A couple of years later, my father shared another secret. He had been molested as a child by an older man in our family.
Even though these divulgements made my understanding of my dad more complicated, they also made him more human. Anger and resentment began to break through my parents’ relationship as the painful reality of divorce settled into emotions I did my best to push aside. But despite the edges of our changing family growing sharper, my father and I became closer as he taught me how to cook and helped me apply for college.
“I wish I’d never started smoking,” he said, shaking his head in the passenger seat next to me. For years he’d hidden his cigarette addiction by only smoking during his commute to work and late-night walks. But after he came out, he talked about smoking the same way he’d begun to talk with me about many things: as a reality of his life that may have been a mistake, but that he was still learning from.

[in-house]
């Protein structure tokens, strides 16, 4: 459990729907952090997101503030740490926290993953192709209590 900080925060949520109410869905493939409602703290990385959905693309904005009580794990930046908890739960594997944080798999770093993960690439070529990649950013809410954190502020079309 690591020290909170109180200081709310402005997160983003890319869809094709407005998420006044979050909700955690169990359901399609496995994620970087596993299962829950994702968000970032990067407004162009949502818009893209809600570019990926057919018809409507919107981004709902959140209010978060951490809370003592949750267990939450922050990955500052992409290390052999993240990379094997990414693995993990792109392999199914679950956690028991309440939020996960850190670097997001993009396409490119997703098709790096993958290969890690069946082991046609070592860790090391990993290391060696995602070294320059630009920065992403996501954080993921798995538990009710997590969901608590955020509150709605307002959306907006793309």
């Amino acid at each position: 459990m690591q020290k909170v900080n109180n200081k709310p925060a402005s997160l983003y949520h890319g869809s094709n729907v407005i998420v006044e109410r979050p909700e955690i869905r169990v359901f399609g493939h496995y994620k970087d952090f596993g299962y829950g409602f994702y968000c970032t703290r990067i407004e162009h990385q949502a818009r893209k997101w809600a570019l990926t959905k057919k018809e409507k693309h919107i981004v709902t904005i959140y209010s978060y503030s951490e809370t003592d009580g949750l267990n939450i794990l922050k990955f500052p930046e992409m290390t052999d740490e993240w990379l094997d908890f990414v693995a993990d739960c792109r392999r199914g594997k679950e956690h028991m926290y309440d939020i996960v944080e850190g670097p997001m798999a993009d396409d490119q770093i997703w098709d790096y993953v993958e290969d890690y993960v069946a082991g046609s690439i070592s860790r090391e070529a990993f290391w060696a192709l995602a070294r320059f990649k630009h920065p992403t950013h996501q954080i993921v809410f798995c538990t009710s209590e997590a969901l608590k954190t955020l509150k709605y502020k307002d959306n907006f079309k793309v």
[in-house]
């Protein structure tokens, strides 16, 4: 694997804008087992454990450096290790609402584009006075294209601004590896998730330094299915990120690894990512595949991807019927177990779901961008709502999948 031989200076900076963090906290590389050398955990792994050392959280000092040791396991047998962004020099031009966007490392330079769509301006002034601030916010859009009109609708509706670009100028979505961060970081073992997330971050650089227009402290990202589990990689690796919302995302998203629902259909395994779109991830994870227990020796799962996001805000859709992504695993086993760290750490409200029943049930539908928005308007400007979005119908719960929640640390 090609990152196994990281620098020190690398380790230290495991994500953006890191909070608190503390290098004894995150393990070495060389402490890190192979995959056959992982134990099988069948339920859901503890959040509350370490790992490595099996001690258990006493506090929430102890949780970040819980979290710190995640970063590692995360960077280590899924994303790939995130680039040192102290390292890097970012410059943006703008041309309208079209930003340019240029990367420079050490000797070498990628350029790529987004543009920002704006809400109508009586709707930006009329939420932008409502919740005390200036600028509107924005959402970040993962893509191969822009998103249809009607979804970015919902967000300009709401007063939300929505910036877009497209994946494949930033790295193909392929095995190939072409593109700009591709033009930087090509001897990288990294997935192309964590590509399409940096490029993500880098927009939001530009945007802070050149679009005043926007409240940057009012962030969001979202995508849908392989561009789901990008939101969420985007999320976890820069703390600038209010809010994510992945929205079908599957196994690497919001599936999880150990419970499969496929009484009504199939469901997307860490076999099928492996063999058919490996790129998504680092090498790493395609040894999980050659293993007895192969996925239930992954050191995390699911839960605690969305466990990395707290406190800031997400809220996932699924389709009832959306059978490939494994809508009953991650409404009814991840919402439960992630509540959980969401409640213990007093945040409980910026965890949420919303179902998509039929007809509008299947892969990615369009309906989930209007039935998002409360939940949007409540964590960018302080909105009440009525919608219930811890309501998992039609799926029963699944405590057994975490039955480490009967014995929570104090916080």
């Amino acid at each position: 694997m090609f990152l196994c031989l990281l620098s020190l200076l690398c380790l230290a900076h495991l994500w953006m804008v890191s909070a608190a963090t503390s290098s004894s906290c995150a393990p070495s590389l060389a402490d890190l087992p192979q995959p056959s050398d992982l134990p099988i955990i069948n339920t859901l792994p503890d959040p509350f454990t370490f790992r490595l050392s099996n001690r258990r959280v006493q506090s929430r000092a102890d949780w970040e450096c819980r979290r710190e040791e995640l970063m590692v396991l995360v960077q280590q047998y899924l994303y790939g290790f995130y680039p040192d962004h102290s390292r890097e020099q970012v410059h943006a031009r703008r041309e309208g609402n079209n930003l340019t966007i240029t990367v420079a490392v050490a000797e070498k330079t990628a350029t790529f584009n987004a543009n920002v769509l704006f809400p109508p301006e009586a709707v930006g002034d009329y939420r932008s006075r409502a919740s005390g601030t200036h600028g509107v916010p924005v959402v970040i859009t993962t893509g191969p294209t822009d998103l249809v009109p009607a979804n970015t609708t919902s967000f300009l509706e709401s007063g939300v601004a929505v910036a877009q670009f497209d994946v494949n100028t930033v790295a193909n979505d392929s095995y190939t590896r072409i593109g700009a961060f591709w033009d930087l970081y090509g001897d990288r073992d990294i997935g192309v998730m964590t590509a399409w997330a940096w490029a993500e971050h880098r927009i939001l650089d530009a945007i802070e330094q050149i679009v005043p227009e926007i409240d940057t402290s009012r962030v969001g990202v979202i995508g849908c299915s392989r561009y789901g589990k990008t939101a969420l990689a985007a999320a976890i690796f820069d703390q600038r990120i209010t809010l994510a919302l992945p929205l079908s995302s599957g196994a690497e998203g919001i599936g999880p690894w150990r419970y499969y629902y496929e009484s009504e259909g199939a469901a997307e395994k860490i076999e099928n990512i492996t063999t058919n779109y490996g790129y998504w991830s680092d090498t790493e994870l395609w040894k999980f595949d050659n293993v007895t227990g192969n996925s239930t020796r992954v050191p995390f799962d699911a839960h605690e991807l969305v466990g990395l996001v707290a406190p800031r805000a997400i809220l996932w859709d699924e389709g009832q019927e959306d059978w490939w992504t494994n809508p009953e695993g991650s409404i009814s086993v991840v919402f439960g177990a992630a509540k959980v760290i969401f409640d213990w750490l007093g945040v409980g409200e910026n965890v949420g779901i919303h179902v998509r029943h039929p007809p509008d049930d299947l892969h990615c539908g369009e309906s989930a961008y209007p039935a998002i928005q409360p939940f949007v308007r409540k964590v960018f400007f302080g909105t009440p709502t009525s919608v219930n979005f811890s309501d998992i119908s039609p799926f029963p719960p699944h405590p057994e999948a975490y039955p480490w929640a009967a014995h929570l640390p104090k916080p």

He shared more about the depression that had haunted him for years, too, so that when I began to feel an unyielding weight on my chest, I knew I could talk to him about going to therapy. I started to let go of some of the perfectionism I’d put on myself as I got to know this imperfect, freer and joyful version of my father. He may not have been proud of every choice he made along the way, but he was proud to be himself.
When I started college, I began to equate closeness with sharing, or, thanks to my father’s example, oversharing. I wasn’t interested in small talk at fraternity parties ― I wanted to know the truth about my new friends’ recent breakups and their confessions about how hard the transition to college really was. And I didn’t count someone as a friend until I shared the secret of my gay father or of the mood stabilizing pills I took every morning.
I made many deep and lasting friendships this way, but I also stayed in some toxic relationships for far too long. I thought that sharing dark confessions created more of a bond than sharing lighthearted experiences ever could. Learning — and telling — secrets was the only way I could ever really know someone like I knew my dad. He continued to be my closest confidant, fielding calls from across the country about everything from what I should do if my car ran out of gas, to the cute guy I’d met at a theater party, to my doubts of whether I belonged in school at all.